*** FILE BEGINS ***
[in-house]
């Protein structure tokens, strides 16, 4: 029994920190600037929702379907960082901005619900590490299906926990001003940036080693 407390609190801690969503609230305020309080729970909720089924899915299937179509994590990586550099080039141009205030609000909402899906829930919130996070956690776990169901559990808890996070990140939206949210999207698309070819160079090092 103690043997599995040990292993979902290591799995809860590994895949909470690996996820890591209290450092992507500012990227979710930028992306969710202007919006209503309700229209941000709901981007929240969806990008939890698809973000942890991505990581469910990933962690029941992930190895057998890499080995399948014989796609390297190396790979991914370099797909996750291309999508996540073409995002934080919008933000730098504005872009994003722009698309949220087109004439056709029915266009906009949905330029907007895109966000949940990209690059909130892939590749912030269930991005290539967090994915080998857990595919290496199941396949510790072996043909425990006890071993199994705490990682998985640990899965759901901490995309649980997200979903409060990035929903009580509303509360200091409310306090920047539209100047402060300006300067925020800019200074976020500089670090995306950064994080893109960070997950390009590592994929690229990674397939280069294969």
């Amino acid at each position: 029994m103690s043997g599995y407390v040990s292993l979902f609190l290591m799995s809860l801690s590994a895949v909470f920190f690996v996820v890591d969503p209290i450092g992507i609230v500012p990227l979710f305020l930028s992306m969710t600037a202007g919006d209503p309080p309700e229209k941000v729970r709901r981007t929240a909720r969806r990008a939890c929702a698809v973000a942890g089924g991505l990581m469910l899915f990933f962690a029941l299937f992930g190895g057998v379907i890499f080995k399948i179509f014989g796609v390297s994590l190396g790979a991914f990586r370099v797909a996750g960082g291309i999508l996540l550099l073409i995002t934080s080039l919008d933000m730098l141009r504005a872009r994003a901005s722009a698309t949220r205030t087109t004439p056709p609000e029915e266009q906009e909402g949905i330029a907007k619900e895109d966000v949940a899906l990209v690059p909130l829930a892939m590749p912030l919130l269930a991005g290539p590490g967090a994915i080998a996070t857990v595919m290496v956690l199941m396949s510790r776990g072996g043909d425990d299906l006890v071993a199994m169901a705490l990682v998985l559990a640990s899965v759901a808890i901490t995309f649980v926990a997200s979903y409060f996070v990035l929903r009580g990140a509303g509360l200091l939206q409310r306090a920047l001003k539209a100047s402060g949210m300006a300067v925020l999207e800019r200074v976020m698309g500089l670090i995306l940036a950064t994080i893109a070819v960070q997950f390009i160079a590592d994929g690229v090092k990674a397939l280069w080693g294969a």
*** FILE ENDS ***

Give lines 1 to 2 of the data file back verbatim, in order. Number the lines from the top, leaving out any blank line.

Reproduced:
[in-house]
């Protein structure tokens, strides 16, 4: 029994920190600037929702379907960082901005619900590490299906926990001003940036080693 407390609190801690969503609230305020309080729970909720089924899915299937179509994590990586550099080039141009205030609000909402899906829930919130996070956690776990169901559990808890996070990140939206949210999207698309070819160079090092 103690043997599995040990292993979902290591799995809860590994895949909470690996996820890591209290450092992507500012990227979710930028992306969710202007919006209503309700229209941000709901981007929240969806990008939890698809973000942890991505990581469910990933962690029941992930190895057998890499080995399948014989796609390297190396790979991914370099797909996750291309999508996540073409995002934080919008933000730098504005872009994003722009698309949220087109004439056709029915266009906009949905330029907007895109966000949940990209690059909130892939590749912030269930991005290539967090994915080998857990595919290496199941396949510790072996043909425990006890071993199994705490990682998985640990899965759901901490995309649980997200979903409060990035929903009580509303509360200091409310306090920047539209100047402060300006300067925020800019200074976020500089670090995306950064994080893109960070997950390009590592994929690229990674397939280069294969």